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Medieval settlement at Coughton Court

A Scheduled Monument in Coughton, Warwickshire

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Latitude: 52.2428 / 52°14'34"N

Longitude: -1.8793 / 1°52'45"W

OS Eastings: 408339.163509

OS Northings: 260518.183569

OS Grid: SP083605

Mapcode National: GBR 3JN.CPS

Mapcode Global: VHB02.CWVK

Entry Name: Medieval settlement at Coughton Court

Scheduled Date: 7 July 1999

Source: Historic England

Source ID: 1017171

English Heritage Legacy ID: 30030

County: Warwickshire

Civil Parish: Coughton

Traditional County: Warwickshire

Lieutenancy Area (Ceremonial County): Warwickshire

Church of England Parish: Coughton with Sambourne

Church of England Diocese: Coventry


The monument includes the buried and earthwork remains of the medieval
settlement of Coughton Court, the site of the moated medieval manor house, the
churchyard of St Peters Church, a medieval standing cross, Listed Grade II, an
area of fishponds and associated water management features and a wayside cross
also Listed Grade II.

The remains of the medieval settlement at Coughton Court form part of a spread
of medieval settlement remains within the parish which took the form of
hamlets lying to the south west and south east of the manor house and church
located on the edge of the medieval Royal Forest of Arden, on an acknowledged
route through the forest. The settlement at Coughton Court lay to the south
west of the manor house and developed at the crossroads between Roman Ryknield
Street, which runs north to south, and Coughton Lane, which runs east to west.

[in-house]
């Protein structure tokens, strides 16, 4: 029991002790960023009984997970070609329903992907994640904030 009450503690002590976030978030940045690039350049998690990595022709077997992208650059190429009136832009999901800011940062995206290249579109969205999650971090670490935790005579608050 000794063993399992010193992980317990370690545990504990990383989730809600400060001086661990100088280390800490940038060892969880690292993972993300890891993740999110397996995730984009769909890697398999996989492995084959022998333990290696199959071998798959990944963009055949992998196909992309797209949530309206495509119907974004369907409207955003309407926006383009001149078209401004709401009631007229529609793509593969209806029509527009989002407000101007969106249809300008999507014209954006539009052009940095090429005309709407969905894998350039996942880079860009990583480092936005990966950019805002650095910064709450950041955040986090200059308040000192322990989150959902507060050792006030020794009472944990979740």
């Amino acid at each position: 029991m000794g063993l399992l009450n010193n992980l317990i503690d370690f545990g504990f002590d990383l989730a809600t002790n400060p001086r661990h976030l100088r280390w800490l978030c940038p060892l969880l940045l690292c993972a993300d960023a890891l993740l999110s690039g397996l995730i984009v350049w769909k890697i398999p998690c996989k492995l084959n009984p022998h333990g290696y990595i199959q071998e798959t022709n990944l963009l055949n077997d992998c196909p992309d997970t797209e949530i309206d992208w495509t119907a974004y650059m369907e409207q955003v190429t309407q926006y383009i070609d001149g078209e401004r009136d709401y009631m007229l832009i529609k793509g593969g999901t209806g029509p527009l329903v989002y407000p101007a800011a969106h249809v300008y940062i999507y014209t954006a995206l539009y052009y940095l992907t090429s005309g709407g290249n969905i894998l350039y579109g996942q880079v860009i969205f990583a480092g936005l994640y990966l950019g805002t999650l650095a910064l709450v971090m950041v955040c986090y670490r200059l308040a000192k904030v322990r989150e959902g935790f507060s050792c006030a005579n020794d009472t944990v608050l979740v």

Regular house plots, or tofts, each approximately 15m to 20m in width and
including a series of irregular building platforms of domestic dwellings,
outbuildings and animal sheds are visible, aligned parallel to Coughton Lane
in an east to west direction. The boundary ditches, measuring up to 1m deep
and 1m to 2m wide, of four crofts or allotments, survive to the north of the
house sites and delineate regular enclosures which were used for cultivation
and which may have also included stock pens for animals. The rear boundary of
these crofts has been obscured by the development of the path leading to St
Peters Church. The crofts are arranged in a formal manner along the edge of
the road and are of uniform size suggesting that elements of the settlement
were planned. To the north of the house platforms lying along Ryknield Street,
and aligned north to south, are the sub-rectangular building platforms of two
further house sites. The northernmost platform is `L' shaped and measures
approximately 30m north to south by 30m east to west. The southernmost of
these is roughly `T' shaped and measures approximately 40m north to south by
30m east to west and has been identified as the site of the vicarage between
1695 and 1746, although a building may have occupied the site from the
medieval period. Four houses stood on the site of the medieval settlement in
1695 but had been demolished by 1746. These represented the final phase of
occupation of the site and were probably removed as part of the landscaping of
the grounds of Coughton Court. In addition all of the above house and
allotment sites appear to have been laid out over pre-existing ridge and
furrow cultivation remains, which were orientated north to south, suggesting
that the village was either re-planned or re-located, from an earlier site,
and was laid out on land which had formerly been used as arable land. The
manor of Coughton is recorded in the Domesday Survey, when it already
possessed a mill. Its medieval manor house was moated and occupied the site